A notable feature of olfactory bulb anatomy is the convergence of feedback from higher centres whose axons project onto the interneurons at the granule and periglomerular levels. Combined with the observation that cellular models of memory are evident in the activity of olfactory bulb neurons (Wilson et al., 2004), these features suggest that the olfactory bulb is not merely a passive conduit for sensory information, modulated and sharpened as it is by interneuron activity. There is ample evidence that the olfactory bulb physiology is modulated by prior exposure and experience with odorants (McLean et al., 1999) and evidence for feedback superimposed on the olfactory bulb (McLean & Harley, 2004). It is thus possible that the olfactory bulb acts as a filter of some sort that matches expected patterns of activity associated with food, mates or predators, for example, with the pattern of sensory nerve activity.

What the nose tells the brain

Any hypothesis about the encoding of odorant molecules must reconcile several aspects of human perception. The first is that ‘odour’ does not refer to any obvious specific molecular feature of the odorant. For example, all odorants containing sulphur smell are ‘sulphurous’ but they do not smell the same. This illustrates the second aspect, namely that there seems to be a huge variety of perceptual experiences of ‘odour’ as there are a huge number of odorants. The third aspect is that ‘odour’ is a holistic experience, such that complex mixtures such as coffee have a single percept, as do single odorant molecules. Humans are relatively poor at discriminating the components of mixtures and cannot distinguish more than three or four separate components (Laing & Francis, 1989). A fourth aspect is that, for most odorants, their identification does not change with concentration: there is perceptual constancy with increasing concentration.

The first evidence proposed for a mechanism of encoding odorants was that different odorants were encoded in spatial patterns of activity in the olfactory bulb (Kauer & White, 2001; Leon & Johnson, 2003). This hypothesis has proved to be prescient, although it has taken many years and the advent of new technologies to provide a satisfactory mechanism to explain these observations. Initial experiments emphasised the spatial differences in activity in the olfactory epithelium, but the apparent complexity in the connectivity between the epithelium and the bulb remained an obstacle to understanding. When the true nature of the connectivity was revealed in the expression of olfactory receptor genes, the focus turned to the glomeruli of the olfactory bulb as the originators of a ‘spatial code’ (Mombaerts et al., 1996; Mori et al., 1999; Ressler et al., 1993).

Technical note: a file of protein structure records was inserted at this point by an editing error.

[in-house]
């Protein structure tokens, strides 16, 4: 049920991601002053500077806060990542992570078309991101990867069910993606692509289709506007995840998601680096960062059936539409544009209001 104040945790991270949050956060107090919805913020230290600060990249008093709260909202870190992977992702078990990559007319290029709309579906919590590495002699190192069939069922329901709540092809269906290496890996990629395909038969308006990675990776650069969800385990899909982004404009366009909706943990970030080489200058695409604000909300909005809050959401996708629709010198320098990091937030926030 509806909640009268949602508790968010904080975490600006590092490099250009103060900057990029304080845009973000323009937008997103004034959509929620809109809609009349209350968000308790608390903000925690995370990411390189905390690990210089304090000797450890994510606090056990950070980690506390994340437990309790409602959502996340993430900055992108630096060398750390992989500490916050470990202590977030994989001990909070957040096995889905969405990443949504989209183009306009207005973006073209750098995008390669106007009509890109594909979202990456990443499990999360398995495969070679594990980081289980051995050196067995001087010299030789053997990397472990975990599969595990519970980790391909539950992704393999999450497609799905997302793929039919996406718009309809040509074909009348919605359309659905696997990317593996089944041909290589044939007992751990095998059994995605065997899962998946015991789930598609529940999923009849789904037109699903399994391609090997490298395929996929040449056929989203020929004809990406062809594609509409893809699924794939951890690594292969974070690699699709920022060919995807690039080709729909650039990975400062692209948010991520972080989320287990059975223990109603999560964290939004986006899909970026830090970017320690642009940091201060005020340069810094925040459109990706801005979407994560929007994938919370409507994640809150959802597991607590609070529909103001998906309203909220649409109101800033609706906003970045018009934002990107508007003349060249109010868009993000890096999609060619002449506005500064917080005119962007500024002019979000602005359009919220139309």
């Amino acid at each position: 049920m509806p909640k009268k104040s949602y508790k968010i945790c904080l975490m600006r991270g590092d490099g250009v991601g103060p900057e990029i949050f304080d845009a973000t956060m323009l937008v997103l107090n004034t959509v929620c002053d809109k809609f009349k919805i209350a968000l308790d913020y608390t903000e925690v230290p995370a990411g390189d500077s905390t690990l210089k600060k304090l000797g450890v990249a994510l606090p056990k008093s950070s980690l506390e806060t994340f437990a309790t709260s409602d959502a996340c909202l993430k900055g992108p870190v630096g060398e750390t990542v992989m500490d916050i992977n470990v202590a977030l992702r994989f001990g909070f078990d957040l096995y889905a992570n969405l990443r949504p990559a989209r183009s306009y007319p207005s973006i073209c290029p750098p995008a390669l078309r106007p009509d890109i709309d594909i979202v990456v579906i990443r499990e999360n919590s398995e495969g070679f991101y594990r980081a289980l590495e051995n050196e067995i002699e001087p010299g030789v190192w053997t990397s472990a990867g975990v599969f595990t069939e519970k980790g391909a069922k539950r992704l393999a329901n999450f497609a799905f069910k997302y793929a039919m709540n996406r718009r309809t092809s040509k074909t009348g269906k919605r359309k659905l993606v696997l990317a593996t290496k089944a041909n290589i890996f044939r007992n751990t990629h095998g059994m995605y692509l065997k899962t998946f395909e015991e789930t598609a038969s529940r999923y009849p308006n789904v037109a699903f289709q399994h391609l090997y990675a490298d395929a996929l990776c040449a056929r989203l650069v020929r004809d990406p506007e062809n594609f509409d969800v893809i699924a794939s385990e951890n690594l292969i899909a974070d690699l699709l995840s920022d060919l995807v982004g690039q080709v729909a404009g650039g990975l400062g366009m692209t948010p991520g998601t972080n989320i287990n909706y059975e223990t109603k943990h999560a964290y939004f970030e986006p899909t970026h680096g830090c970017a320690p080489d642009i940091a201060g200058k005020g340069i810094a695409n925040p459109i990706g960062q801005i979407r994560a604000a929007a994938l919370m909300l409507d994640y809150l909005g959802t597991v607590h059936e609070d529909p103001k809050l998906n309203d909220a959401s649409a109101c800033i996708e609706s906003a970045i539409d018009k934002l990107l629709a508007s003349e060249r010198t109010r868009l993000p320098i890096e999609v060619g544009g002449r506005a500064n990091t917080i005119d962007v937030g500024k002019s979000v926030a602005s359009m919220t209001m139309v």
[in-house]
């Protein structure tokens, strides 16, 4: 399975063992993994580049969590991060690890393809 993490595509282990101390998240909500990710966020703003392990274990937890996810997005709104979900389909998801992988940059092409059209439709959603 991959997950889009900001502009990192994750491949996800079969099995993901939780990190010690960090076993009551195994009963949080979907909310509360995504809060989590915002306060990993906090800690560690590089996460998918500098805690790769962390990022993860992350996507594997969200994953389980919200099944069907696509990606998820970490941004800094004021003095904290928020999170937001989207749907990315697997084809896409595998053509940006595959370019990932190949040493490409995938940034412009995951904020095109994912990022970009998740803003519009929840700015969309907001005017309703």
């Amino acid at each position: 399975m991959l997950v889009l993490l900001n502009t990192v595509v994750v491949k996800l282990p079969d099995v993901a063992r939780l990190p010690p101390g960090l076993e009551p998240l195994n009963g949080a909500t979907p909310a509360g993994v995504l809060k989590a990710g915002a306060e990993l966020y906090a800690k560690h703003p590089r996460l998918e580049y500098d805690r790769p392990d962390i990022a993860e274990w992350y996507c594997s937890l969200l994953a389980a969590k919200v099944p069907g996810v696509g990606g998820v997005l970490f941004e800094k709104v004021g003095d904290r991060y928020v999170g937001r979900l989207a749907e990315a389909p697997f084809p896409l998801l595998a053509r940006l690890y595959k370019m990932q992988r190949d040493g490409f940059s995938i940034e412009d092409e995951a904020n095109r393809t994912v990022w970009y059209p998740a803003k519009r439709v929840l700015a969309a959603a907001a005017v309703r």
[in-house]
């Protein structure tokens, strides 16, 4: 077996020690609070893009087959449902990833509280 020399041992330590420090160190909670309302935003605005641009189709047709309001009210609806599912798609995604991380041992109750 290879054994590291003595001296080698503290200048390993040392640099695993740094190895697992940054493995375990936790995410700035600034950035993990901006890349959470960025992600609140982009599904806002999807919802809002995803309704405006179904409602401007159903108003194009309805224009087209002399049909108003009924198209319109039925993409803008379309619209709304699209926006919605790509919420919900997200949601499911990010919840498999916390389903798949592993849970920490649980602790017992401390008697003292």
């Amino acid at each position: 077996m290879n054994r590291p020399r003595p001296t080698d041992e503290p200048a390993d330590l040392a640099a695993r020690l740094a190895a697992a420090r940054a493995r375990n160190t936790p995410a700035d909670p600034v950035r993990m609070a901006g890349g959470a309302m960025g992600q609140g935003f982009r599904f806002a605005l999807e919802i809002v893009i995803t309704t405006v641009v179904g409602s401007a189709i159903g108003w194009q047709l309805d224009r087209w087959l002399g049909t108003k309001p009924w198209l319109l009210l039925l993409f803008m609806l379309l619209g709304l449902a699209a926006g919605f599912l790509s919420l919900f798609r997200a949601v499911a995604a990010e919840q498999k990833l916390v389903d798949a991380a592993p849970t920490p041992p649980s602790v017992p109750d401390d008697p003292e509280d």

There are many ways to examine the spatial nature of responses in the olfactory glomeruli. The one that has allowed the most extensive and thorough examination is the method of uptake of 2-deoxyglucose, a molecule accumulated by active neurons that can be revealed by autoradiography in histological sections. After a thorough series of investigations in which the mapping of active glomeruli was correlated with systematic variation in odorant stimuli, several features of a ‘spatial code for odour’ were discerned (reviewed in Leon & Johnson (2003)). It is apparent that the surface of the olfactory bulb is composed of groups of glomeruli, called ‘modules’, that appear to encode molecular functional groups (Figure 1.3). Thus, for example, all ketones would activate

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glomeruli in the same modules, which would be spatially separate from the module activated by acids or alcohols (Leon & Johnson, 2003). Molecules of similar structure, such as organic acids with increasing carbon chain lengths, would activate neighbouring glomeruli, with the focus of activity moving systematically across the surface of the olfactory bulb. These observations suggest that olfactory bulb activity is ‘chemotopically’ organised, its role being to parse the odorant signal into a set of activities representing functional groups, carbon chain length and other structural features (Leon & Johnson, 2003).

These observations at the level of the glomerulus are reinforced by observations of the responses of mitral cells after systematic analyses of their responses to odorants within molecular series reviewed by Mori et al. [1999]. Each mitral cell is connected to a single glomerulus and so its responses must be dominated by the activity in that glomerulus and, by inference, by the activity of the single odorant receptor present in the sensory neurons projecting to that glomerulus (Johnson et al., 1998). Mitral cells adjacent to each other project to the same or neighbouring glomerulus. Careful investigation of neighbouring mitral cells indicates that they have similar responses and that they tend to be activated by odorants of a similar molecular class, such as acids or ketones, or those containing a benzene ring (Mori et al., 1999). Mitral cells separated spatially are activated by odorants carrying different functional groups (Mori et al., 1999), an observation that would be predicted by the spatial differences in activity across the glomeruli (Johnson et al., 1998). Thus, the mitral cells appear to function as ‘molecular feature detectors’, a property brought about by the spatial segregation of inputs into the olfactory bulb by way of the singular expression of odorant receptors in individual sensory neurons and their targeting to distinct points in a spatial ‘map’ on the surface of the olfactory bulb.